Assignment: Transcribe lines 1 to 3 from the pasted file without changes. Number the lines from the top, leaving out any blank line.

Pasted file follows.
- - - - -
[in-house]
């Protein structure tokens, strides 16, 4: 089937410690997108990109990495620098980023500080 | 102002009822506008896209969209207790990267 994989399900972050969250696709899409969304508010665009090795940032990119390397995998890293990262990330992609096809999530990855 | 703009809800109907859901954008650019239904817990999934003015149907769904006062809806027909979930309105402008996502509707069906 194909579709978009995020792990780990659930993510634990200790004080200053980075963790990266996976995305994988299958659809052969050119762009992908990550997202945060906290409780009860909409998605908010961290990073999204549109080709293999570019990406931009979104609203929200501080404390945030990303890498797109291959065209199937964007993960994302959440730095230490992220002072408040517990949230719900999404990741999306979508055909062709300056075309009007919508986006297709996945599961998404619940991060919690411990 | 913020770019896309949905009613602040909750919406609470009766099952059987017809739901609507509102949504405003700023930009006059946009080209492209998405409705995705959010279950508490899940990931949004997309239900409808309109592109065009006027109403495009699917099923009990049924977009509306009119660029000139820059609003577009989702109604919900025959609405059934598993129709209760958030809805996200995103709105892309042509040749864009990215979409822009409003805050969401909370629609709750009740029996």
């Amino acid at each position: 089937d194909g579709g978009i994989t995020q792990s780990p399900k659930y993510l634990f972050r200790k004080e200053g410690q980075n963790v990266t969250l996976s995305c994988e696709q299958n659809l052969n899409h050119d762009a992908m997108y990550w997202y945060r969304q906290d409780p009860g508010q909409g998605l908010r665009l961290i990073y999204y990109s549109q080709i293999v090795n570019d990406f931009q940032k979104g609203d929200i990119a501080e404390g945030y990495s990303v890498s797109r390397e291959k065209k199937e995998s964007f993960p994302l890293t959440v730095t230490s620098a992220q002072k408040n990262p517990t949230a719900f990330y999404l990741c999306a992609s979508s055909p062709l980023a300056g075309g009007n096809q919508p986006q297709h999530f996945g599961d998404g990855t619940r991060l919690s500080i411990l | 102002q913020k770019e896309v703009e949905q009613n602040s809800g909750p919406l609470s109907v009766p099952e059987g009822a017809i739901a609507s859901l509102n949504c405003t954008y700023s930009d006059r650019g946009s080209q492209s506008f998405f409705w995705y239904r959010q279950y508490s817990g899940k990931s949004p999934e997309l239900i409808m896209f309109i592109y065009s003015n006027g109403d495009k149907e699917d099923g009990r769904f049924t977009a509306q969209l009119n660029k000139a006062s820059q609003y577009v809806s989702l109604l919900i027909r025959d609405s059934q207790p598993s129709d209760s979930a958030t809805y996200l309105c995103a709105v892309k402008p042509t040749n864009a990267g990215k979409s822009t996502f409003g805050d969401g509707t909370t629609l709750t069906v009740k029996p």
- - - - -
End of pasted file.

[in-house]
């Protein structure tokens, strides 16, 4: 089937410690997108990109990495620098980023500080 | 102002009822506008896209969209207790990267 994989399900972050969250696709899409969304508010665009090795940032990119390397995998890293990262990330992609096809999530990855 | 703009809800109907859901954008650019239904817990999934003015149907769904006062809806027909979930309105402008996502509707069906 194909579709978009995020792990780990659930993510634990200790004080200053980075963790990266996976995305994988299958659809052969050119762009992908990550997202945060906290409780009860909409998605908010961290990073999204549109080709293999570019990406931009979104609203929200501080404390945030990303890498797109291959065209199937964007993960994302959440730095230490992220002072408040517990949230719900999404990741999306979508055909062709300056075309009007919508986006297709996945599961998404619940991060919690411990 | 913020770019896309949905009613602040909750919406609470009766099952059987017809739901609507509102949504405003700023930009006059946009080209492209998405409705995705959010279950508490899940990931949004997309239900409808309109592109065009006027109403495009699917099923009990049924977009509306009119660029000139820059609003577009989702109604919900025959609405059934598993129709209760958030809805996200995103709105892309042509040749864009990215979409822009409003805050969401909370629609709750009740029996």
């Amino acid at each position: 089937d194909g579709g978009i994989t995020q792990s780990p399900k659930y993510l634990f972050r200790k004080e200053g410690q980075n963790v990266t969250l996976s995305c994988e696709q299958n659809l052969n899409h050119d762009a992908m997108y990550w997202y945060r969304q906290d409780p009860g508010q909409g998605l908010r665009l961290i990073y999204y990109s549109q080709i293999v090795n570019d990406f931009q940032k979104g609203d929200i990119a501080e404390g945030y990495s990303v890498s797109r390397e291959k065209k199937e995998s964007f993960p994302l890293t959440v730095t230490s620098a992220q002072k408040n990262p517990t949230a719900f990330y999404l990741c999306a992609s979508s055909p062709l980023a300056g075309g009007n096809q919508p986006q297709h999530f996945g599961d998404g990855t619940r991060l919690s500080i411990l | 102002q913020k770019e896309v703009e949905q009613n602040s809800g909750p919406l609470s109907v009766p099952e059987g009822a017809i739901a609507s859901l509102n949504c405003t954008y700023s930009d006059r650019g946009s080209q492209s506008f998405f409705w995705y239904r959010q279950y508490s817990g899940k990931s949004p999934e997309l239900i409808m896209f309109i592109y065009s003015n006027g109403d495009k149907e699917d099923g009990r769904f049924t977009a509306q969209l009119n660029k000139a006062s820059q609003y577009v809806s989702l109604l919900i027909r025959d609405s059934q207790p598993s129709d209760s979930a958030t809805y996200l309105c995103a709105v892309k402008p042509t040749n864009a990267g990215k979409s822009t996502f409003g805050d969401g509707t909370t629609l709750t069906v009740k029996p």